Supreme Court declares employment tribunal fees unlawful

Source: High Court | | 01/08/2017

In R (on the application of Unison) v Lord Chancellor 2017, the Supreme Court has ruled that employment tribunal and Employment Appeal Tribunal (EAT) fees are unlawful and it has quashed the Employment Tribunals and the Employment Appeal Tribunal Fees Order 2013 with immediate effect. The Supreme Court held that the fees regime was unlawful under both UK and EU law as it prevents access to justice and imposes unjustified limitations on the ability to enforce EU rights; fees had been set at too high a level. In addition, the higher fees payable for Type B claims (which includes discrimination claims) were held to be indirectly discriminatory against women and other protected groups.

All fees paid by claimants since 29 July 2013 will now be reimbursed by the government and it will announce the details of a refund scheme in due course (and this will presumably cover what happens where the respondent employer repaid the fee to the claimant following a successful tribunal claim). Unison has estimated that the government will have to repay over £27 million in fees.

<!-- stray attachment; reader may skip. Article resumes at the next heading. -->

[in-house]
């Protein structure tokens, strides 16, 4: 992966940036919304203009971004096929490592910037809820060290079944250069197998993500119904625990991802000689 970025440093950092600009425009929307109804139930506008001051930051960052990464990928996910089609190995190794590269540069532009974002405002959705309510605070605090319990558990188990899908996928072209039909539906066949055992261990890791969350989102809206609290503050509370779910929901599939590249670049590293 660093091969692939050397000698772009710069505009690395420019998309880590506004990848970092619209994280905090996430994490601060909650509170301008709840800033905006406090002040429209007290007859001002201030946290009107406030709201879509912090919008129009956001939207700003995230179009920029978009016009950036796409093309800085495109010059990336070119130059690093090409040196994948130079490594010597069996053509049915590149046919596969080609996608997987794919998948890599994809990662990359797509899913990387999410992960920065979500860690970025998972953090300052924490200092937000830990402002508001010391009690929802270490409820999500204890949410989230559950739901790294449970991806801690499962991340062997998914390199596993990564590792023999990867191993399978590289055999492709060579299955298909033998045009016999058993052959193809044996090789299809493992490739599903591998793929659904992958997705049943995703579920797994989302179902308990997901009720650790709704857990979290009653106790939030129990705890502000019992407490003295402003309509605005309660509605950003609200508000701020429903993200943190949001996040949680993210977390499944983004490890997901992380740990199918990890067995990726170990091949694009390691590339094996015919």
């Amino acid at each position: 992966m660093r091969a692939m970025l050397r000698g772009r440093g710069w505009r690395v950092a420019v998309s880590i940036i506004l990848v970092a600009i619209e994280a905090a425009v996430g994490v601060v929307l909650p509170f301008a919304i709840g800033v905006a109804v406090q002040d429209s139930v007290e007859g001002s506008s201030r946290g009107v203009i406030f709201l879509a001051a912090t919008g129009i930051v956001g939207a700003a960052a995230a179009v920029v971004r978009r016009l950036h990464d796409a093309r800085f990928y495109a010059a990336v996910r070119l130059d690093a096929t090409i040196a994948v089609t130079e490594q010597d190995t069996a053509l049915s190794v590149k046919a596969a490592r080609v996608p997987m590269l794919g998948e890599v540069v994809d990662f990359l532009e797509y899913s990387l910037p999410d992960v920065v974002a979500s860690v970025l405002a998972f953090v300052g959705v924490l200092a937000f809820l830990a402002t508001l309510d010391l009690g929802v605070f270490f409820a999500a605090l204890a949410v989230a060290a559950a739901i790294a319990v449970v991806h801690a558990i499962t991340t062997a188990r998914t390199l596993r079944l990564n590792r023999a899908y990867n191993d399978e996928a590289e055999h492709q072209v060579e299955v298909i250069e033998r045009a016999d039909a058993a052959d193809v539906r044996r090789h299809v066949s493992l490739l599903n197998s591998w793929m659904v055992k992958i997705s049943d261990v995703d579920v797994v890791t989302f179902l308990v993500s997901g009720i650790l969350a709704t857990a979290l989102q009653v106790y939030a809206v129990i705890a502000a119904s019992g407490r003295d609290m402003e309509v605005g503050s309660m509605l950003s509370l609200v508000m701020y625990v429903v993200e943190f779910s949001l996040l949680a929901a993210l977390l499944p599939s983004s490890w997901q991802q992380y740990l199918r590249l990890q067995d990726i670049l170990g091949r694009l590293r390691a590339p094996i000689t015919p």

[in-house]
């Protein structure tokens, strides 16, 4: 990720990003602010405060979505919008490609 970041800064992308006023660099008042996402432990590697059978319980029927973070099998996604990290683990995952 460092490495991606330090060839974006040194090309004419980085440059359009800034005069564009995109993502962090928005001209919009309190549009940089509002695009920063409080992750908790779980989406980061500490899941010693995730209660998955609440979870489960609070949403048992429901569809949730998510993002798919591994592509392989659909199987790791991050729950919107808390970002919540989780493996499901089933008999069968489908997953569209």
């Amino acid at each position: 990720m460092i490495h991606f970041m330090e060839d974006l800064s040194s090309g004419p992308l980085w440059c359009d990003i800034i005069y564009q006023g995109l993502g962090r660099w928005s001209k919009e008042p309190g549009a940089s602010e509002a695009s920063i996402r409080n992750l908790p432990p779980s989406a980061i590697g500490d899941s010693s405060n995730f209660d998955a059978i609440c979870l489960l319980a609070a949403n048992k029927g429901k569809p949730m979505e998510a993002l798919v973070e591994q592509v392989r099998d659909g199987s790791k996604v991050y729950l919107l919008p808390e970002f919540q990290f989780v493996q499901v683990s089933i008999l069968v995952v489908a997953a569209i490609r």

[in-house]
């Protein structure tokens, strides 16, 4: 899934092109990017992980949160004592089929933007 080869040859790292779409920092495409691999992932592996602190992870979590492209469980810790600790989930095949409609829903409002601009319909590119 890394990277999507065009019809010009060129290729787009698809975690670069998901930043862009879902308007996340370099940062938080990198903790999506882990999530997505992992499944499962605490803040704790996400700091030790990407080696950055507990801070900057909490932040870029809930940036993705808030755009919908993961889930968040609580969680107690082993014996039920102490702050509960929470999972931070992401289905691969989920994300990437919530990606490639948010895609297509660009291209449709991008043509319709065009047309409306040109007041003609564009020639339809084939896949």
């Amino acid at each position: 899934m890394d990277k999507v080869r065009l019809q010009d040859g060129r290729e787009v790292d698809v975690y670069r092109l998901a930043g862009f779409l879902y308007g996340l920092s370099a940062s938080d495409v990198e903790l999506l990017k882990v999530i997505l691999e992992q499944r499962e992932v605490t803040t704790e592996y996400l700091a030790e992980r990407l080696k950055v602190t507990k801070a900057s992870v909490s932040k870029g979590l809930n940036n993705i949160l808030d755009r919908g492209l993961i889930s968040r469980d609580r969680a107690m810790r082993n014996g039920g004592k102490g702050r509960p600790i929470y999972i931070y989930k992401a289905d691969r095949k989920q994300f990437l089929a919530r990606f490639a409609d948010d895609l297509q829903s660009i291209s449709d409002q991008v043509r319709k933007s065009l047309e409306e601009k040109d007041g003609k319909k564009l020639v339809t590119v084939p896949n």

In addition, fees are no longer payable for lodging new claims before the employment tribunal or the EAT. HM Courts & Tribunals Service is to launch a new online tribunal claims service without any reference to fees. In the meantime, claimants can ignore any requests to pay fees. The tribunal rules will also have to be changed to remove all references to the payment of fees.

The immediate abolition of fees is likely to result in a significant increase in new tribunal claims. There may also be claims from claimants who are “out of time” for lodging their claim, arguing that they were deterred by the fees and should therefore now be granted an extension in the time limits. Most tribunal claims must be brought within three months of the issue being complained about. Time limits are strictly enforced and tribunals can only extend the limitation period if claimants can demonstrate that it was either “not reasonably practicable” to have issued on time in relation to unfair dismissal and other contractual claims or that it is “just and equitable” to extend time in respect of discrimination claims.

It remains to be seen whether the government will try to introduce a new regime with lower fees, but this seems unlikely at least in the short term.

 

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